Clean water project

Cholera is an acute diarrhoeal infection caused by ingestion of food or water contaminated with the bacterium Vibrio cholerae. Cholera remains a global threat to public health and an indicator of inequity and lack of social development. Researchers have estimated that every year, there are roughly 1.3 to 4.0 million cases, and 21 000 to 143 000 deaths worldwide due to cholera.
It gets even worst in Africa, due to years of under development and sheer corruption. Many countries in the continent still don't have access to clean portable water. Most people rely on rivers and streams as their major source of drinking and cooking waters. Most times, this water sources are extremely contaminated by waste products and oil spillage.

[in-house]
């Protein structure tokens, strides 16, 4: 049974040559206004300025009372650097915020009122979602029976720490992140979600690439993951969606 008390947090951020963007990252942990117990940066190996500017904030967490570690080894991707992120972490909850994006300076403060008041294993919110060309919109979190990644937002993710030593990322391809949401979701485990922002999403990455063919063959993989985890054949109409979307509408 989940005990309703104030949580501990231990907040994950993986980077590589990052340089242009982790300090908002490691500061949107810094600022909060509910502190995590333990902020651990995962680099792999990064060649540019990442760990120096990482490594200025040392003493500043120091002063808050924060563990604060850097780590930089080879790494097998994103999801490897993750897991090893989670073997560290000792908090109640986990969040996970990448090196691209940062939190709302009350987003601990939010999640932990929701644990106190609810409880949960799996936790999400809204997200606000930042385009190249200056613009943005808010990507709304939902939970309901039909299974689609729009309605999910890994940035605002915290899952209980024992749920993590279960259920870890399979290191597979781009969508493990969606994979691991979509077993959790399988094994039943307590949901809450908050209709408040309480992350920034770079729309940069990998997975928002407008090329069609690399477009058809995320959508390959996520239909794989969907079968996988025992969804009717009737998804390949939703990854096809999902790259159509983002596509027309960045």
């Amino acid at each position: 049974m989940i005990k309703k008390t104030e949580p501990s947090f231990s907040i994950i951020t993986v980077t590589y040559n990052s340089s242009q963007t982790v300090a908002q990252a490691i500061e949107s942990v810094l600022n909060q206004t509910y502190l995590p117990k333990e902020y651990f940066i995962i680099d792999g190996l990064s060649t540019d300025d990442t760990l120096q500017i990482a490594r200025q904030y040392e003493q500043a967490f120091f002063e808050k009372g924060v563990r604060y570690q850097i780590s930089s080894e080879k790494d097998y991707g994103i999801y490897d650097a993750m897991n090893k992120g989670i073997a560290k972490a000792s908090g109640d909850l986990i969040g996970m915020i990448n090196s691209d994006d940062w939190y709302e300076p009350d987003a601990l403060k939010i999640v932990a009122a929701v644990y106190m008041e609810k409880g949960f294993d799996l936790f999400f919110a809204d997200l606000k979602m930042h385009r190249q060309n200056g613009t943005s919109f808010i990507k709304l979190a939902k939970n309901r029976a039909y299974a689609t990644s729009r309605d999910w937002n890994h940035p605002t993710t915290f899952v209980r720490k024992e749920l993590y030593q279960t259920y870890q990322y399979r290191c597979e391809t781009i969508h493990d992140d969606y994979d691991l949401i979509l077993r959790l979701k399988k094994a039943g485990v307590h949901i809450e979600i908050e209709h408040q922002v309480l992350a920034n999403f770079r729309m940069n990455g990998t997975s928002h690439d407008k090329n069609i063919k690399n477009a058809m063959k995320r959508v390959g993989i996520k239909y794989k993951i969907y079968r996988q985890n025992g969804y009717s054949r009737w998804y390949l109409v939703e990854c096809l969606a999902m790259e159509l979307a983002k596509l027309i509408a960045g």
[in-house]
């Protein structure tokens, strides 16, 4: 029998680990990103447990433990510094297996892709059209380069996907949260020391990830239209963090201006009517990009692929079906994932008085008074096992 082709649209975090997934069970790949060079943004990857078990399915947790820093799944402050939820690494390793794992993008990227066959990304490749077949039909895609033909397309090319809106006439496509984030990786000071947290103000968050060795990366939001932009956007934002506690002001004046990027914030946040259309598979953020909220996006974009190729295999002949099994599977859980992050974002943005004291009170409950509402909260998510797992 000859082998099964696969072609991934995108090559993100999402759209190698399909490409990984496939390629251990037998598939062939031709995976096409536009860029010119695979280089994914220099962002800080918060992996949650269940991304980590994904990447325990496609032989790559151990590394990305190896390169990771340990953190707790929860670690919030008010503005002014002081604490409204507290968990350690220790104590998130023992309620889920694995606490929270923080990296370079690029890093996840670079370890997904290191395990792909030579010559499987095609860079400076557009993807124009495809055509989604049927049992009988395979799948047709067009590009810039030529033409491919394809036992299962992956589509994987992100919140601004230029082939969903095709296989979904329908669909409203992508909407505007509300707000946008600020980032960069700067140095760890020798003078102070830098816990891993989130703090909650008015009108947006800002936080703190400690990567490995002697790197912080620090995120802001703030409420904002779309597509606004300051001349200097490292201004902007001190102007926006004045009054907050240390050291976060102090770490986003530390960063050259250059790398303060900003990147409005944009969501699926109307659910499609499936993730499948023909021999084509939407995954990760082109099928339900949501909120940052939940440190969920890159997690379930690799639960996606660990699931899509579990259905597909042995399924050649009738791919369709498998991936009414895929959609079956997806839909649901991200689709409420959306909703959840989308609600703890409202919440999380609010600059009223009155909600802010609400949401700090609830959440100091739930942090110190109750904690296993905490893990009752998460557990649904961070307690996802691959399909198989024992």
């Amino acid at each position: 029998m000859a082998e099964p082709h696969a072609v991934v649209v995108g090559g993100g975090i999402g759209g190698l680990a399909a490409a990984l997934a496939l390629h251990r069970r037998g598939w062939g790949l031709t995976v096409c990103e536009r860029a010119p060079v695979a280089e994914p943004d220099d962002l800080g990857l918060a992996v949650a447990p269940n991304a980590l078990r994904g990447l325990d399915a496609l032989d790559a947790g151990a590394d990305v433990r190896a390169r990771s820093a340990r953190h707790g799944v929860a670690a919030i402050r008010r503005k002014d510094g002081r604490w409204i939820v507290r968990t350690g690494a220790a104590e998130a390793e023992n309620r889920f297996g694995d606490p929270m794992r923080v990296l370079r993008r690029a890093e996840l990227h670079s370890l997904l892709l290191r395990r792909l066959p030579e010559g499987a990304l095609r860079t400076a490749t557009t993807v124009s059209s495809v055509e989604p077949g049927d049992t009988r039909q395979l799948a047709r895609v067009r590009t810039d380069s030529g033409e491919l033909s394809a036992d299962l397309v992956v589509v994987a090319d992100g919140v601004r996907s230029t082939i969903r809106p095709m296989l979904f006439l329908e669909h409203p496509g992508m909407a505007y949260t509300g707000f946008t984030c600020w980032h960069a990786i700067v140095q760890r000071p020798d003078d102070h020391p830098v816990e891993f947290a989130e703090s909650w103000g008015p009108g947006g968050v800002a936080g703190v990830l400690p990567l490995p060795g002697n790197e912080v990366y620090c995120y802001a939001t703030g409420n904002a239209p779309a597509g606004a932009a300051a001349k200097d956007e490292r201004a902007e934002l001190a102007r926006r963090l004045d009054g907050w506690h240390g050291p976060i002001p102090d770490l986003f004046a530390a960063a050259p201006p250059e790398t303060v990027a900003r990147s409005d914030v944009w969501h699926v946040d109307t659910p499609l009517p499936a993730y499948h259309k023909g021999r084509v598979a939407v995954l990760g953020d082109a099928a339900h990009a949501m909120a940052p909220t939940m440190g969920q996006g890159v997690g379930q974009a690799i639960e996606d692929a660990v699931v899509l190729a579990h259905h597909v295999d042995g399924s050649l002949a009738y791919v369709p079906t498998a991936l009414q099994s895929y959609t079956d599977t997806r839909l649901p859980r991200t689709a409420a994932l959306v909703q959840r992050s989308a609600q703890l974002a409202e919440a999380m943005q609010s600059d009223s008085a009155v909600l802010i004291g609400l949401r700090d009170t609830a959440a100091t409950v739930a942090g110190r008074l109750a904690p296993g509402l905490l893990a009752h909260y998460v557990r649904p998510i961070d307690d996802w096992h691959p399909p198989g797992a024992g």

Acute illiteracy and superstition among the locals makes them drink this waters even when it is smelly and extremely dirty.
Hence, Cholera transmission is closely linked to inadequate access to clean water and sanitation facilities. Typical at-risk areas include peri-urban slums, and camps for internally displaced persons or refugees, where minimum requirements of clean water and sanitation are not been met.

Facts about cholera/dirty water
(1). Researchers have estimated that each year there are 1.3 million to 4.0 million cases of cholera, and 21 000 to 143 000 deaths worldwide due to cholera (1).
Up to 80% of cases can be successfully treated with oral rehydration solution (ORS).

(2). 
One source on country specific incidence rates for Africa, adjusting for underreporting, estimates 1,341,080 cases and 160,930 deaths (52.6 % of 2,548,227 estimated cases and 79.6 % of 209,216 estimated deaths worldwide
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